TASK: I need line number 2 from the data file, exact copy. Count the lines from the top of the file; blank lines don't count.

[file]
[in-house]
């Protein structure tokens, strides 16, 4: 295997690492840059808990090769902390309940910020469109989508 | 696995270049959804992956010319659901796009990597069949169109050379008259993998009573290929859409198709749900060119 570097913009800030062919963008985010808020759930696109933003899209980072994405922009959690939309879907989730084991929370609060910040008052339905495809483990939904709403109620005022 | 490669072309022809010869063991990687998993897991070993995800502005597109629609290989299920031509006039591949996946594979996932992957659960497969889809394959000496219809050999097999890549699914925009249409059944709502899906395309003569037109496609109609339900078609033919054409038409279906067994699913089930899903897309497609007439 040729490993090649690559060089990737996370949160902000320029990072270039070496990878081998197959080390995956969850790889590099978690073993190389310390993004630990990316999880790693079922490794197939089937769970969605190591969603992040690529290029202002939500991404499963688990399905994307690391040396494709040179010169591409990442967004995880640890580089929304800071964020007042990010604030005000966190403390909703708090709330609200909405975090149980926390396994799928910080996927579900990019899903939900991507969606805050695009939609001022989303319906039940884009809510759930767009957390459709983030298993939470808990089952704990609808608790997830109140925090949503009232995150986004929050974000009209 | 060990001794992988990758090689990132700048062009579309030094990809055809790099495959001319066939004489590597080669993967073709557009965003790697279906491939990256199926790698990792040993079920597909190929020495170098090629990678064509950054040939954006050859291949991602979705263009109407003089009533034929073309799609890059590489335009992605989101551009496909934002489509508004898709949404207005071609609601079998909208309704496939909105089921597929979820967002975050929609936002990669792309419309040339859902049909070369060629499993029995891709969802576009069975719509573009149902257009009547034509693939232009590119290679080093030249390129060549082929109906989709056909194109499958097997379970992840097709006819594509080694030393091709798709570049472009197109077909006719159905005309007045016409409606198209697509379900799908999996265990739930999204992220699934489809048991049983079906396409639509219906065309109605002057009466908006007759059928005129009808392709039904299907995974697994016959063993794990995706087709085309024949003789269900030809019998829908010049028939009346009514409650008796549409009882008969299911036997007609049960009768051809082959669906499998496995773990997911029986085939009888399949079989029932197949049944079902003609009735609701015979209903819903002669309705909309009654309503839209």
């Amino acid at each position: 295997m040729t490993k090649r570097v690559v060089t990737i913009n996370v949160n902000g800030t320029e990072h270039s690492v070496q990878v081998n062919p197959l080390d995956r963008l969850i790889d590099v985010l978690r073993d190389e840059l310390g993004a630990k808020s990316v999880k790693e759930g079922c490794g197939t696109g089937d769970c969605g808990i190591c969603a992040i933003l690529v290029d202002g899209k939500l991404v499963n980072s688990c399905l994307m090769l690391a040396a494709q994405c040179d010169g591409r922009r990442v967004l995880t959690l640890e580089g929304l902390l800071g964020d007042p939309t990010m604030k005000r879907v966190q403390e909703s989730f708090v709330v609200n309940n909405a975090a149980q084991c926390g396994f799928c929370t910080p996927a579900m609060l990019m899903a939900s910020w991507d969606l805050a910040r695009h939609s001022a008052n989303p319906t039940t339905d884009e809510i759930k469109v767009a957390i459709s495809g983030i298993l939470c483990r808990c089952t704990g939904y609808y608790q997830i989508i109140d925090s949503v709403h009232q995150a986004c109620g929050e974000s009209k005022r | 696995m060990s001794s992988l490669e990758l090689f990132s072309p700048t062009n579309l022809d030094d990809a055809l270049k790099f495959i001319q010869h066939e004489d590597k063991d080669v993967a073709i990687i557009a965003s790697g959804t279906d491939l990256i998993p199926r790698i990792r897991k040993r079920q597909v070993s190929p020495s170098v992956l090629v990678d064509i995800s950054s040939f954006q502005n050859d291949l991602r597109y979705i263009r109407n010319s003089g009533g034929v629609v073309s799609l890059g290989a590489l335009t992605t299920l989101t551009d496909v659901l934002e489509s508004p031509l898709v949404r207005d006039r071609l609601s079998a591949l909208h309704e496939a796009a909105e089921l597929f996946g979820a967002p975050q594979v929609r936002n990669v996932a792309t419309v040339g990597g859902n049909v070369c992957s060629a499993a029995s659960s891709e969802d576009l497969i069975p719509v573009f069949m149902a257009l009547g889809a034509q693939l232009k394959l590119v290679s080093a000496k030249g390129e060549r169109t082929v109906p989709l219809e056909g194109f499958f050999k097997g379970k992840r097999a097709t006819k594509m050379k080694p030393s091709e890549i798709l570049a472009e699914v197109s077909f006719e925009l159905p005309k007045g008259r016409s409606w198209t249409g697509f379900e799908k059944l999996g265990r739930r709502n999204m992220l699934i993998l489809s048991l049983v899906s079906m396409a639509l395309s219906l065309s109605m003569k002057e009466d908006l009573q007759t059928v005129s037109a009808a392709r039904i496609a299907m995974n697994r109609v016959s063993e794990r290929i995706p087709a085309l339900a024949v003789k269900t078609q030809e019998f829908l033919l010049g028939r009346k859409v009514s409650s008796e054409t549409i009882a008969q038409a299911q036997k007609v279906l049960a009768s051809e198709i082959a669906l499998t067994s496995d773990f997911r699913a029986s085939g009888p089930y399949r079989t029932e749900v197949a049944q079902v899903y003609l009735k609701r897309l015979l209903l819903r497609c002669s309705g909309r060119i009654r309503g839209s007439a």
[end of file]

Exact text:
């Protein structure tokens, strides 16, 4: 295997690492840059808990090769902390309940910020469109989508 | 696995270049959804992956010319659901796009990597069949169109050379008259993998009573290929859409198709749900060119 570097913009800030062919963008985010808020759930696109933003899209980072994405922009959690939309879907989730084991929370609060910040008052339905495809483990939904709403109620005022 | 490669072309022809010869063991990687998993897991070993995800502005597109629609290989299920031509006039591949996946594979996932992957659960497969889809394959000496219809050999097999890549699914925009249409059944709502899906395309003569037109496609109609339900078609033919054409038409279906067994699913089930899903897309497609007439 040729490993090649690559060089990737996370949160902000320029990072270039070496990878081998197959080390995956969850790889590099978690073993190389310390993004630990990316999880790693079922490794197939089937769970969605190591969603992040690529290029202002939500991404499963688990399905994307690391040396494709040179010169591409990442967004995880640890580089929304800071964020007042990010604030005000966190403390909703708090709330609200909405975090149980926390396994799928910080996927579900990019899903939900991507969606805050695009939609001022989303319906039940884009809510759930767009957390459709983030298993939470808990089952704990609808608790997830109140925090949503009232995150986004929050974000009209 | 060990001794992988990758090689990132700048062009579309030094990809055809790099495959001319066939004489590597080669993967073709557009965003790697279906491939990256199926790698990792040993079920597909190929020495170098090629990678064509950054040939954006050859291949991602979705263009109407003089009533034929073309799609890059590489335009992605989101551009496909934002489509508004898709949404207005071609609601079998909208309704496939909105089921597929979820967002975050929609936002990669792309419309040339859902049909070369060629499993029995891709969802576009069975719509573009149902257009009547034509693939232009590119290679080093030249390129060549082929109906989709056909194109499958097997379970992840097709006819594509080694030393091709798709570049472009197109077909006719159905005309007045016409409606198209697509379900799908999996265990739930999204992220699934489809048991049983079906396409639509219906065309109605002057009466908006007759059928005129009808392709039904299907995974697994016959063993794990995706087709085309024949003789269900030809019998829908010049028939009346009514409650008796549409009882008969299911036997007609049960009768051809082959669906499998496995773990997911029986085939009888399949079989029932197949049944079902003609009735609701015979209903819903002669309705909309009654309503839209």